Diamond anvil cell techniques are used for both synthesis and measurements of the calcium hydrides. The diamond anvils are of optical pure quality with culet diameter of 100 μm beveled to 300 μm for the experiments. The electrodes for resistance measurements are embedded in the sample chamber before high pressure and high temperature synthesis. The experiments are conducted in two steps: (I) synthesis of the calcium hydrides at high pressure and high temperature; (II) the follow up measurements of SC for the sample quenched from high temperature but remained at the same pressure. The T301 stainless steel served as gaskets that are prepressed from 250 μm to ~20 μm in thickness at ~20 GPa. A hole of 300 μm in diameter was drilled at the center of imprint, and was filled with fine insulating cubic boron nitride (cBN) powder mixed with epoxy that was pressed with anvils to form a solid layer of ~15 µm in thickness. A hole of 70 μm in diameter was drilled at the center of the solid cBN layer to serve as the sample chamber. The Pt foils with a thickness of 0.5 μm were deposited on the surface of the culet as the inner electrodes. Gold wire was attached to the Pt foil to serve as the outside electrodes. High purity calcium metal (99.9%) was adopted as precursor material: a 2-μm thick calcium specimen with dimensions 30 μm × 30 μm was stacked on the inner electrodes. A flake of ammonia borane was inserted into the sample chamber to act as a hydrogen source (hydrodizer) while also serving as the pressure transmitting medium14. The sample loading as well as electrodes deposition were conducted in a glove box filled by flowing Ar gas with 1 ppm less trace water or oxygen to avoid moisture or contamination. The diamond anvil cell was then clamped in the glove box before the measurements. The described setup followed the ATHENA procedure reported ref. 26.

Sample synthesis and resistance measurements

A piston cylinder type anvil cell composed of BeCu was adopted in the experiments. The sample was first pressed to 160–190 GPa followed by heating at ~2000 K for ~6 min. The heating was performed with a pulse laser beam of 1064 nm wavelength. The laser had a focused spot size 5 μm in diameter with a power of 20 W. The heating temperature was estimated by fitting the black body irradiation spectra. A computer controlled scanning heating method was adopted to increase the homogeneity of the generated hydrogen. The heated sample was then quenched from high temperature while held at high pressure. The synthesized sample compressed within diamond anvil cell was put into a MagLab system to perform the electric conductivity measurements using a Van der Pauw method with 1 mA applied current. The MagLab system can provide synergetic extreme environments with temperatures from 300 K to 1.5 K and a magnetic field up to 9T27,28. Pressure was calibrated by the shift of the first order Raman edge frequency from the cutlet of diamond29.

High pressure x-ray diffraction measurements

The synchrotron X-ray diffraction experiments in the diamond anvil cell are carried out at GSECARS of the Advanced Photon Source at the Argonne National Laboratory. X-ray with λ = 0.3344 Å are focused down to ~3 μm diameter spot on the sample. A symmetric diamond anvil cell was used to generate pressure with beveled diamond anvils (100/300 μm) and a rhenium gasket indented to 25 μm. Samples are loaded into the pressure chamber without cBN insulating layer. Calcium hydrides are synthesized in situ at 190 GPa with laser heating at 2000 K. The sample pressure in the synchrotron X-ray diffraction experiments was determined by both the shift of Raman edge frequency from the cutlet of diamond and the equation of state for rhenium. The X-ray diffraction images are converted to one dimensional diffraction data with Dioptas30.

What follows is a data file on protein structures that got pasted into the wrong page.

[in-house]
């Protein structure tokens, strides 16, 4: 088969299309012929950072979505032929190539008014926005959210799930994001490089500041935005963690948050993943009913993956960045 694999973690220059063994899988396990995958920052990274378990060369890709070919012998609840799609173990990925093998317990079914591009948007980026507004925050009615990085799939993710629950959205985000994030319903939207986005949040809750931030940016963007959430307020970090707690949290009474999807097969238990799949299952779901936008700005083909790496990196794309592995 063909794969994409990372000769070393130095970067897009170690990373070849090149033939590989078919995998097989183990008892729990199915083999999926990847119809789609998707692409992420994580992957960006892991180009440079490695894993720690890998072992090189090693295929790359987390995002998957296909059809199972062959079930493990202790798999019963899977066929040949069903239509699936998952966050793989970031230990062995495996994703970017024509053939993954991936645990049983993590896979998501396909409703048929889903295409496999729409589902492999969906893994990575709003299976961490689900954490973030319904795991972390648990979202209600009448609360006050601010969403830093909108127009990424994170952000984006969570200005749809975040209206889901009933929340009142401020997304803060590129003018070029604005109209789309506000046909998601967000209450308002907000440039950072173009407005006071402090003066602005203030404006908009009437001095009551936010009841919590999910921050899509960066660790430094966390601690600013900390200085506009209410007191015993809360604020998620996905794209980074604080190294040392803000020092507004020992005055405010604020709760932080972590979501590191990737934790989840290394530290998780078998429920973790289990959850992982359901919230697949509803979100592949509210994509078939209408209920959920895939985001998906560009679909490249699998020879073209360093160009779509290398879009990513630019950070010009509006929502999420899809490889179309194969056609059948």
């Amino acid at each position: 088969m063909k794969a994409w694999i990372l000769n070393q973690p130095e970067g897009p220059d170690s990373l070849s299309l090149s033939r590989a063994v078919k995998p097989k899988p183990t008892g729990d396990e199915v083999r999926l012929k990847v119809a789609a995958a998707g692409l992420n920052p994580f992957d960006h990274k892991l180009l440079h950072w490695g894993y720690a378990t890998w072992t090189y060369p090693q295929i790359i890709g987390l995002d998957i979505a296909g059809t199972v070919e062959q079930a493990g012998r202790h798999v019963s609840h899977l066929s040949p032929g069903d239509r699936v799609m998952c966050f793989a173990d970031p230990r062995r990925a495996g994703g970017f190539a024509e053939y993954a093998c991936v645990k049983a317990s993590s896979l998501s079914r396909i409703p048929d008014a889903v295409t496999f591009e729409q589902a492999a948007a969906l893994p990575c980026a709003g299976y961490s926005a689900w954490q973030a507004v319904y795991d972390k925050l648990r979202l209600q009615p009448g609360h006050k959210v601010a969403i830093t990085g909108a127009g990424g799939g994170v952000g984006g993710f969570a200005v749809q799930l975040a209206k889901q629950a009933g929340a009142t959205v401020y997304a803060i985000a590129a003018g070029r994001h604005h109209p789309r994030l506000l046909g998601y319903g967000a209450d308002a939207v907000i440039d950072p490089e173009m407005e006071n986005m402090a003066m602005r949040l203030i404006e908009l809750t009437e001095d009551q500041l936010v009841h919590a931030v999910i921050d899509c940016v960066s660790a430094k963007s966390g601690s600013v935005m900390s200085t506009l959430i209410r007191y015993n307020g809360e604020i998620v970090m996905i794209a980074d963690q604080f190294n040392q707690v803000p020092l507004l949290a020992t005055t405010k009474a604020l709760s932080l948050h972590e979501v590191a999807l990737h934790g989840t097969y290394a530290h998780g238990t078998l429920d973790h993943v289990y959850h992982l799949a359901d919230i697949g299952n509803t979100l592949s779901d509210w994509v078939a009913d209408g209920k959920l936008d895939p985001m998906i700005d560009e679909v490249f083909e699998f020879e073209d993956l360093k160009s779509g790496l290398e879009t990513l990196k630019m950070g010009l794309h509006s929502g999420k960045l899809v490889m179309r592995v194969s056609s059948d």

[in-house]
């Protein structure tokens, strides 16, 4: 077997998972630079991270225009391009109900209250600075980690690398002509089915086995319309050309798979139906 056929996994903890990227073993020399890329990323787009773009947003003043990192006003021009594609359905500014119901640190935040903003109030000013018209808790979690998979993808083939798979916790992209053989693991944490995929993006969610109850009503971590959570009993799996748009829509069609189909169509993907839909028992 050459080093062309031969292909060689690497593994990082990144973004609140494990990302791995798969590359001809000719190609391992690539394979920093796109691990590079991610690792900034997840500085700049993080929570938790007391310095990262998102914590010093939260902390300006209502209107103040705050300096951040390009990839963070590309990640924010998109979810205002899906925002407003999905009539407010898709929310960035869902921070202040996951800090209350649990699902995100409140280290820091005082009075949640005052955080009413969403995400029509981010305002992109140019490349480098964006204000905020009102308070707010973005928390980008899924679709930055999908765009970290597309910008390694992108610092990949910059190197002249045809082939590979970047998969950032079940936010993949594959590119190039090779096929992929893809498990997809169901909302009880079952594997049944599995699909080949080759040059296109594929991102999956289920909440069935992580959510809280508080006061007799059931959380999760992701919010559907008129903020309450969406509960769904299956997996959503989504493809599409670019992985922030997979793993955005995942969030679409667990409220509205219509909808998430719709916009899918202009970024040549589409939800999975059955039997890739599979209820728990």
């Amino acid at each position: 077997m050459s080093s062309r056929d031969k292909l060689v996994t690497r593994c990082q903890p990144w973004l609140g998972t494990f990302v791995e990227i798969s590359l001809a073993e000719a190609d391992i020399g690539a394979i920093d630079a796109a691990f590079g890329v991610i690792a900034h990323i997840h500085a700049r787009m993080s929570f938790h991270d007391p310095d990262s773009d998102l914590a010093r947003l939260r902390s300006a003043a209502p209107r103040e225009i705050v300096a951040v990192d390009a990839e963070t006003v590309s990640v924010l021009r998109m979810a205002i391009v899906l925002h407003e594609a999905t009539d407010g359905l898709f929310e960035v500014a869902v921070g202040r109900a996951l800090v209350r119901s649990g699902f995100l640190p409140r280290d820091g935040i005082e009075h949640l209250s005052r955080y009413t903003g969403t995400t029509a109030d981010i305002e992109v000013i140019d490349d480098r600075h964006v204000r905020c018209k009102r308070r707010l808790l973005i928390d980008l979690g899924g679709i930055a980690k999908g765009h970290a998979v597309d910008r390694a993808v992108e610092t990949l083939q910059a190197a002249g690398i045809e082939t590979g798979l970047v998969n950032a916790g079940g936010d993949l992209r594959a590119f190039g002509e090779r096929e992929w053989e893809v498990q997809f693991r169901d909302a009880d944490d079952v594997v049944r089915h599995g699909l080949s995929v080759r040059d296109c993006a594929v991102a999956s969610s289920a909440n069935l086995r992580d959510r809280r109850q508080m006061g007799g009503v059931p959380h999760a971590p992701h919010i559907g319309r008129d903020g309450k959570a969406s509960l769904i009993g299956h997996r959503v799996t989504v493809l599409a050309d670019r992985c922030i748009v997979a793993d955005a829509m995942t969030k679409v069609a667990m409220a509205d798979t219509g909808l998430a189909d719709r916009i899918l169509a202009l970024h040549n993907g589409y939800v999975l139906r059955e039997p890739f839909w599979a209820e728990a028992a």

Data availability

All the data generated in the study are available upon reasonable request to the corresponding author.

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Acknowledgements

The work is supported by NSF, MOST, and CAS of China through research projects. Portions of this work were performed at GeoSoilEnviroCARS (The University of Chicago, Sector 13), Advanced Photon Source (APS), Argonne National Laboratory. GeoSoilEnviroCARS is supported by the National Science Foundation–Earth Sciences (EAR–1634415) and Department of Energy-GeoSciences (DE-FG02-94ER14466). This research used resources of the Advanced Photon Source, a U.S. Department of Energy (DOE) Office of Science User Facility operated for the DOE Office of Science by Argonne National Laboratory under Contract No. DE-AC02-06CH11357. We are grateful to Prof. J.G. Cheng, J.P. Hu, and L. Yu for the discussions. We thank Prof. T. Xiang, B.G. Shen, and Z.X. Zhao for the consistent encouragements.

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Contributions

Research design, coordination & supervision: C.Q.J.; high-pressure synthesis and in situ resistance measurements: Z.W. L., X.H., C.L.Z., S.J.Z., Y.T.J., S.M.F., Y.W.L., X.C.W., J.Z., B.S.M., R.C.Y, J.F.Z., and C.Q.J; in situ synchrotron experiments: L.H.W., M.Y.Y., Z.S.Z., V.B.P., S.C., P.A.G., J.B., S.H.Y., and H.Z.L., manuscript writing: Z.W.L., X.C.W., and C.Q.J. All authors contributed to the discussions.

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Correspondence to Xiancheng Wang or Changqing Jin.

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Li, Z., He, X., Zhang, C. et al. Superconductivity above 200 K discovered in superhydrides of calcium. Nat Commun 13, 2863 (2022). https://doi.org/10.1038/s41467-022-30454-w